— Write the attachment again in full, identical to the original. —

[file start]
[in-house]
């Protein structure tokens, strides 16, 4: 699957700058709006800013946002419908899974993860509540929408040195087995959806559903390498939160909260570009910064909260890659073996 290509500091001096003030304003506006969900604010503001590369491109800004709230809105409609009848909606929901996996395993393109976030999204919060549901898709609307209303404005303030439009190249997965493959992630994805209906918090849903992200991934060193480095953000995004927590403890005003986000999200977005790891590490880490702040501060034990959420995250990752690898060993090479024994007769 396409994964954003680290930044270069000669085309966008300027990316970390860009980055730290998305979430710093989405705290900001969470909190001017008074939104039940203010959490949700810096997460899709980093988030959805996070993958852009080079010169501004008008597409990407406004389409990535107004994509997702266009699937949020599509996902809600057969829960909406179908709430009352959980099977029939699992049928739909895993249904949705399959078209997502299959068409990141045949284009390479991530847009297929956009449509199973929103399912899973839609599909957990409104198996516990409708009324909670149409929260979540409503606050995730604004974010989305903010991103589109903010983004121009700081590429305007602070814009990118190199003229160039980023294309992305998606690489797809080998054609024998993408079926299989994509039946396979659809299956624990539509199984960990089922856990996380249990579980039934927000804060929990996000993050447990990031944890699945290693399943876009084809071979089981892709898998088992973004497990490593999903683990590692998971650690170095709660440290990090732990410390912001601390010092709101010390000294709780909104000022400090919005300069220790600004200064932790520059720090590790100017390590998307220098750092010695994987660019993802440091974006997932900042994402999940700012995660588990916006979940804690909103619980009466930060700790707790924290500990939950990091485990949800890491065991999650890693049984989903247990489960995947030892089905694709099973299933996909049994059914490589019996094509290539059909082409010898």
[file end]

[in-house]
């Protein structure tokens, strides 16, 4: 699957700058709006800013946002419908899974993860509540929408040195087995959806559903390498939160909260570009910064909260890659073996 290509500091001096003030304003506006969900604010503001590369491109800004709230809105409609009848909606929901996996395993393109976030999204919060549901898709609307209303404005303030439009190249997965493959992630994805209906918090849903992200991934060193480095953000995004927590403890005003986000999200977005790891590490880490702040501060034990959420995250990752690898060993090479024994007769 396409994964954003680290930044270069000669085309966008300027990316970390860009980055730290998305979430710093989405705290900001969470909190001017008074939104039940203010959490949700810096997460899709980093988030959805996070993958852009080079010169501004008008597409990407406004389409990535107004994509997702266009699937949020599509996902809600057969829960909406179908709430009352959980099977029939699992049928739909895993249904949705399959078209997502299959068409990141045949284009390479991530847009297929956009449509199973929103399912899973839609599909957990409104198996516990409708009324909670149409929260979540409503606050995730604004974010989305903010991103589109903010983004121009700081590429305007602070814009990118190199003229160039980023294309992305998606690489797809080998054609024998993408079926299989994509039946396979659809299956624990539509199984960990089922856990996380249990579980039934927000804060929990996000993050447990990031944890699945290693399943876009084809071979089981892709898998088992973004497990490593999903683990590692998971650690170095709660440290990090732990410390912001601390010092709101010390000294709780909104000022400090919005300069220790600004200064932790520059720090590790100017390590998307220098750092010695994987660019993802440091974006997932900042994402999940700012995660588990916006979940804690909103619980009466930060700790707790924290500990939950990091485990949800890491065991999650890693049984989903247990489960995947030892089905694709099973299933996909049994059914490589019996094509290539059909082409010898």